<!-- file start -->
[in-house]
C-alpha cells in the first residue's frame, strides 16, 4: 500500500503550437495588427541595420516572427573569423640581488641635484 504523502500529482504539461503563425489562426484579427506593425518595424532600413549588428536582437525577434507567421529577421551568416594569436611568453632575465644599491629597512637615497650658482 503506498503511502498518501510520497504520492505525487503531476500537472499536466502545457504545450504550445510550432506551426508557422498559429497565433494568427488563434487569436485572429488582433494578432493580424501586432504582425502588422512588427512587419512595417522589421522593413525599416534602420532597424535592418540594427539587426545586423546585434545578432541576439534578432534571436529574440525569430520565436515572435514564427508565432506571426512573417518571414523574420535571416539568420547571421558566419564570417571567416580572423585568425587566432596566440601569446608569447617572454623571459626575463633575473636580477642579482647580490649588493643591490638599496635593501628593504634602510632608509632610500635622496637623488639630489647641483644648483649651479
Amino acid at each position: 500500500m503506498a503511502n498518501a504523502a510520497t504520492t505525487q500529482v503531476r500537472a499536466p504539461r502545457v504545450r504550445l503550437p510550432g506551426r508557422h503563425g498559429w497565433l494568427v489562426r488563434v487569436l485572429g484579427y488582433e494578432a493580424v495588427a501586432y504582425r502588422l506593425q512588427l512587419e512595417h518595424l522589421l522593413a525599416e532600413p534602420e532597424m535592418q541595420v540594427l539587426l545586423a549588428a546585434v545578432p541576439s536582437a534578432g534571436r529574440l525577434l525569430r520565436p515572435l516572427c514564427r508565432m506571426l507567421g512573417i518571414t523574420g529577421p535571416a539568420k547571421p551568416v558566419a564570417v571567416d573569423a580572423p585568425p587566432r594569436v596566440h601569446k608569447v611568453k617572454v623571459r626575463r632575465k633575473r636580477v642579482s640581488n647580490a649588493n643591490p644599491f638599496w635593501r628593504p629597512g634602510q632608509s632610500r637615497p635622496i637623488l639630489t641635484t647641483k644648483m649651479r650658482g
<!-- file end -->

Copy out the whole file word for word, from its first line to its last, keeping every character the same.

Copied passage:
[in-house]
C-alpha cells in the first residue's frame, strides 16, 4: 500500500503550437495588427541595420516572427573569423640581488641635484 504523502500529482504539461503563425489562426484579427506593425518595424532600413549588428536582437525577434507567421529577421551568416594569436611568453632575465644599491629597512637615497650658482 503506498503511502498518501510520497504520492505525487503531476500537472499536466502545457504545450504550445510550432506551426508557422498559429497565433494568427488563434487569436485572429488582433494578432493580424501586432504582425502588422512588427512587419512595417522589421522593413525599416534602420532597424535592418540594427539587426545586423546585434545578432541576439534578432534571436529574440525569430520565436515572435514564427508565432506571426512573417518571414523574420535571416539568420547571421558566419564570417571567416580572423585568425587566432596566440601569446608569447617572454623571459626575463633575473636580477642579482647580490649588493643591490638599496635593501628593504634602510632608509632610500635622496637623488639630489647641483644648483649651479
Amino acid at each position: 500500500m503506498a503511502n498518501a504523502a510520497t504520492t505525487q500529482v503531476r500537472a499536466p504539461r502545457v504545450r504550445l503550437p510550432g506551426r508557422h503563425g498559429w497565433l494568427v489562426r488563434v487569436l485572429g484579427y488582433e494578432a493580424v495588427a501586432y504582425r502588422l506593425q512588427l512587419e512595417h518595424l522589421l522593413a525599416e532600413p534602420e532597424m535592418q541595420v540594427l539587426l545586423a549588428a546585434v545578432p541576439s536582437a534578432g534571436r529574440l525577434l525569430r520565436p515572435l516572427c514564427r508565432m506571426l507567421g512573417i518571414t523574420g529577421p535571416a539568420k547571421p551568416v558566419a564570417v571567416d573569423a580572423p585568425p587566432r594569436v596566440h601569446k608569447v611568453k617572454v623571459r626575463r632575465k633575473r636580477v642579482s640581488n647580490a649588493n643591490p644599491f638599496w635593501r628593504p629597512g634602510q632608509s632610500r637615497p635622496i637623488l639630489t641635484t647641483k644648483m649651479r650658482g